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1 Copyright © 2011, Elsevier Inc. All rights Reserved. Atomic Force Microscopy for Characterization of Surfaces, Particles, and Their Interactions Chapter.

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Presentation on theme: "1 Copyright © 2011, Elsevier Inc. All rights Reserved. Atomic Force Microscopy for Characterization of Surfaces, Particles, and Their Interactions Chapter."— Presentation transcript:

1 1 Copyright © 2011, Elsevier Inc. All rights Reserved. Atomic Force Microscopy for Characterization of Surfaces, Particles, and Their Interactions Chapter 6 Frank M. Etzler and Jaroslaw Drelich

2 2 Copyright © 2011, Elsevier Inc. All rights Reserved. FIGURE 6.1 Schematic drawing of an atomic force microscope. The scanner moves in three directions and the deflection of the cantilever is detected by the photodetector.

3 3 Copyright © 2011, Elsevier Inc. All rights Reserved. FIGURE µm 5 µm images of topography (left) and phase (right) for polyurethane/polyethylene composite. The Z-scale was 200 nm (topography) and 150° (phase), and the drive phase is 40°. The dark circles in the phase image show the areas of high concentration polyurethane (dispersed phase, nodular shape, diameter: 0.5–1.5 µm). The bright continuous areas indicate polyethylene (matrix phase, continuous area).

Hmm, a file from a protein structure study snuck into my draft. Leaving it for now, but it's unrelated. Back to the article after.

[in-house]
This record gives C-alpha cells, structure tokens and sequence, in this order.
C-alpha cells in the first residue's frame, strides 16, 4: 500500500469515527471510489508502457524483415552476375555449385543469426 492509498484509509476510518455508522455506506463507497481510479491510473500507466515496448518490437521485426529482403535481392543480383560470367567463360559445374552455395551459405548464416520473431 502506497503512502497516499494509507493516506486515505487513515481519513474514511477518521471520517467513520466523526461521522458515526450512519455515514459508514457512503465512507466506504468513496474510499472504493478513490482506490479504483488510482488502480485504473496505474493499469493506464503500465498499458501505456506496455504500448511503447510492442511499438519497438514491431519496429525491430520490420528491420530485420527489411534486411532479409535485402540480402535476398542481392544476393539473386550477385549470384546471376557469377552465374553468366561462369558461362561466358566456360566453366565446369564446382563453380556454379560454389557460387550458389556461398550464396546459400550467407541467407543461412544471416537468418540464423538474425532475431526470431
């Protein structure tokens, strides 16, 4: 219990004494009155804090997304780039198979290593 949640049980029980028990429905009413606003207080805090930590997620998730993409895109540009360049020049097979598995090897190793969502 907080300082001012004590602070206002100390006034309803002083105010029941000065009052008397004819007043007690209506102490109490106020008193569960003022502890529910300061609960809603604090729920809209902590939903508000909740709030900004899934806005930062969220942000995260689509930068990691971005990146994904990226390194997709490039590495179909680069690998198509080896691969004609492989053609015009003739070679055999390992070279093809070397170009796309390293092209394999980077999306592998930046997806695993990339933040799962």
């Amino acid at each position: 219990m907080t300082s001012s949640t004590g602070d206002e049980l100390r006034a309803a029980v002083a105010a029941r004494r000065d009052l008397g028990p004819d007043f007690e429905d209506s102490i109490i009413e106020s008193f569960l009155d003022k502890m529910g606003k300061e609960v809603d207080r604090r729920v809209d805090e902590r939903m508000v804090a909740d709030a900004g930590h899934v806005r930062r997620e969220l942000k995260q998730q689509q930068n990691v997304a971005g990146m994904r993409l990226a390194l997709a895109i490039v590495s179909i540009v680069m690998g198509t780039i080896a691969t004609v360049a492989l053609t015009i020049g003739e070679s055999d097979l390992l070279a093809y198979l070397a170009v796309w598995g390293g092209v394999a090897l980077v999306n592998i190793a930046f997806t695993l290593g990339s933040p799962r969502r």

4 4 Copyright © 2011, Elsevier Inc. All rights Reserved. FIGURE 6.3 Hypothetical force curve for probe–surface interaction. Dashed curve represents probe advancing toward surface. Solid curve represents probe receding from surface. A is probe snap-off force representing the force of adhesion between probe and surface. C is the probe surface contact position with advancing motion. The shaded area has sometimes been used as a method for determining the adhesion strength [19].

5 5 Copyright © 2011, Elsevier Inc. All rights Reserved. FIGURE 6.4 Left – AFM cantilever tip. Right – AFM cantilever with lactose particle mounted as a colloidal probe.

6 6 Copyright © 2011, Elsevier Inc. All rights Reserved. FIGURE 6.5 Comparison of particle diameters determined by AFM to other methods. Left axis – particles on impactor plates. Plate number is given on x-axis. Data on the left axis by Gwaze et al. [42]. Right axis comparison particle diameters were determined by AFM and TEM. Data on the right axis by Lacava et al. [45].

7 7 Copyright © 2011, Elsevier Inc. All rights Reserved. FIGURE 6.6 Pull-off force of insulin particles on PP and ABS surfaces versus relative humidity. Figure redrawn from data by Beach and Drelich [51]. Results indicate that surface roughness and capillary forces contribute significantly to the adhesion force. See text and original work [51] for details.

8 8 Copyright © 2011, Elsevier Inc. All rights Reserved. FIGURE 6.7 Height and friction images of gelatin capsule surfaces [32]. Surfaces are from interior of the capsule. Capsules from Manufacturer A have pits in the surfaces that presumably result from bubbles entrapped near the surface during capsule manufacture. Light areas in the friction image result from surface contamination by mold release agent.

9 9 Copyright © 2011, Elsevier Inc. All rights Reserved. FIGURE 6.8 Adhesion force of lactose particles on capsule surfaces [54]. Numbers in legend are capsule lot numbers. Upper curve represents normal capsules (Manufacturer A) and lower curve represents capsules cleaned with supercritical CO 2, or capsules made by Manufacturer B. Capsules that have clean surfaces exhibit lower adhesion force.